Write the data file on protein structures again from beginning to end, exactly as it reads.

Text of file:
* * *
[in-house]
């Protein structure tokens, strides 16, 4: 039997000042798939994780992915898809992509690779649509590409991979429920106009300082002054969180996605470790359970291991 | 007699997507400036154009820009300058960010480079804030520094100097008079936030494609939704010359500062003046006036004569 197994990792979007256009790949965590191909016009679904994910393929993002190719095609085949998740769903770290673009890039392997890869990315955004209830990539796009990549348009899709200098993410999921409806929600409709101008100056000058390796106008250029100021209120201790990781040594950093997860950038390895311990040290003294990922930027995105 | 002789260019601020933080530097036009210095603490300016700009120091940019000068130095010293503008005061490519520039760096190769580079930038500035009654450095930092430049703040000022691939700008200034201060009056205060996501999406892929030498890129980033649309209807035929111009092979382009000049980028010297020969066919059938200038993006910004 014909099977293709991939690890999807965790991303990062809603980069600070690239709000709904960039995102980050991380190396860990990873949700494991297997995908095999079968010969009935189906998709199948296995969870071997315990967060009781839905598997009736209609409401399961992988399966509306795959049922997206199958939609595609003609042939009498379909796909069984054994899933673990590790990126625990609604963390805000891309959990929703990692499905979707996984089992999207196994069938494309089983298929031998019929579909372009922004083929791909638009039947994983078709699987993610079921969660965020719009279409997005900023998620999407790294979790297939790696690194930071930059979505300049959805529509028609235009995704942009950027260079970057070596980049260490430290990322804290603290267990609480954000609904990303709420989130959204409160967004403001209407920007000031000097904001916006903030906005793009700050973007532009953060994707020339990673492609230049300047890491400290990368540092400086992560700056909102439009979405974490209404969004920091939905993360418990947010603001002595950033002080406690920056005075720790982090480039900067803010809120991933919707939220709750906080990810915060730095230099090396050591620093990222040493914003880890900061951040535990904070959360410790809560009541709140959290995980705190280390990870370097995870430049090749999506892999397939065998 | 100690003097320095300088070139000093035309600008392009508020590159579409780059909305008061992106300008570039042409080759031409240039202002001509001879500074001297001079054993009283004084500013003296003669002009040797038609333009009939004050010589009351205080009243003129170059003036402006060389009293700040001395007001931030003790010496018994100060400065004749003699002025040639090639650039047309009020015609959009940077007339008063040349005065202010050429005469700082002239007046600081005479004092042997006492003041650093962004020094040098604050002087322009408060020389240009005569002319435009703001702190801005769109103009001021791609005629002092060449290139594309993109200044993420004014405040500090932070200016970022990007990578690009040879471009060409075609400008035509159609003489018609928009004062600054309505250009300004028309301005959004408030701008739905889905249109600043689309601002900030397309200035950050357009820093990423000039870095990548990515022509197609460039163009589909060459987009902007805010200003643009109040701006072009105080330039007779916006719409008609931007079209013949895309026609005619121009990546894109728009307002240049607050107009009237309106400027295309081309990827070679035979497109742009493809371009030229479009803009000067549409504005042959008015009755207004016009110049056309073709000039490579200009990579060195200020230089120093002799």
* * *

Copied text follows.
[in-house]
């Protein structure tokens, strides 16, 4: 039997000042798939994780992915898809992509690779649509590409991979429920106009300082002054969180996605470790359970291991 | 007699997507400036154009820009300058960010480079804030520094100097008079936030494609939704010359500062003046006036004569 197994990792979007256009790949965590191909016009679904994910393929993002190719095609085949998740769903770290673009890039392997890869990315955004209830990539796009990549348009899709200098993410999921409806929600409709101008100056000058390796106008250029100021209120201790990781040594950093997860950038390895311990040290003294990922930027995105 | 002789260019601020933080530097036009210095603490300016700009120091940019000068130095010293503008005061490519520039760096190769580079930038500035009654450095930092430049703040000022691939700008200034201060009056205060996501999406892929030498890129980033649309209807035929111009092979382009000049980028010297020969066919059938200038993006910004 014909099977293709991939690890999807965790991303990062809603980069600070690239709000709904960039995102980050991380190396860990990873949700494991297997995908095999079968010969009935189906998709199948296995969870071997315990967060009781839905598997009736209609409401399961992988399966509306795959049922997206199958939609595609003609042939009498379909796909069984054994899933673990590790990126625990609604963390805000891309959990929703990692499905979707996984089992999207196994069938494309089983298929031998019929579909372009922004083929791909638009039947994983078709699987993610079921969660965020719009279409997005900023998620999407790294979790297939790696690194930071930059979505300049959805529509028609235009995704942009950027260079970057070596980049260490430290990322804290603290267990609480954000609904990303709420989130959204409160967004403001209407920007000031000097904001916006903030906005793009700050973007532009953060994707020339990673492609230049300047890491400290990368540092400086992560700056909102439009979405974490209404969004920091939905993360418990947010603001002595950033002080406690920056005075720790982090480039900067803010809120991933919707939220709750906080990810915060730095230099090396050591620093990222040493914003880890900061951040535990904070959360410790809560009541709140959290995980705190280390990870370097995870430049090749999506892999397939065998 | 100690003097320095300088070139000093035309600008392009508020590159579409780059909305008061992106300008570039042409080759031409240039202002001509001879500074001297001079054993009283004084500013003296003669002009040797038609333009009939004050010589009351205080009243003129170059003036402006060389009293700040001395007001931030003790010496018994100060400065004749003699002025040639090639650039047309009020015609959009940077007339008063040349005065202010050429005469700082002239007046600081005479004092042997006492003041650093962004020094040098604050002087322009408060020389240009005569002319435009703001702190801005769109103009001021791609005629002092060449290139594309993109200044993420004014405040500090932070200016970022990007990578690009040879471009060409075609400008035509159609003489018609928009004062600054309505250009300004028309301005959004408030701008739905889905249109600043689309601002900030397309200035950050357009820093990423000039870095990548990515022509197609460039163009589909060459987009902007805010200003643009109040701006072009105080330039007779916006719409008609931007079209013949895309026609005619121009990546894109728009307002240049607050107009009237309106400027295309081309990827070679035979497109742009493809371009030229479009803009000067549409504005042959008015009755207004016009110049056309073709000039490579200009990579060195200020230089120093002799």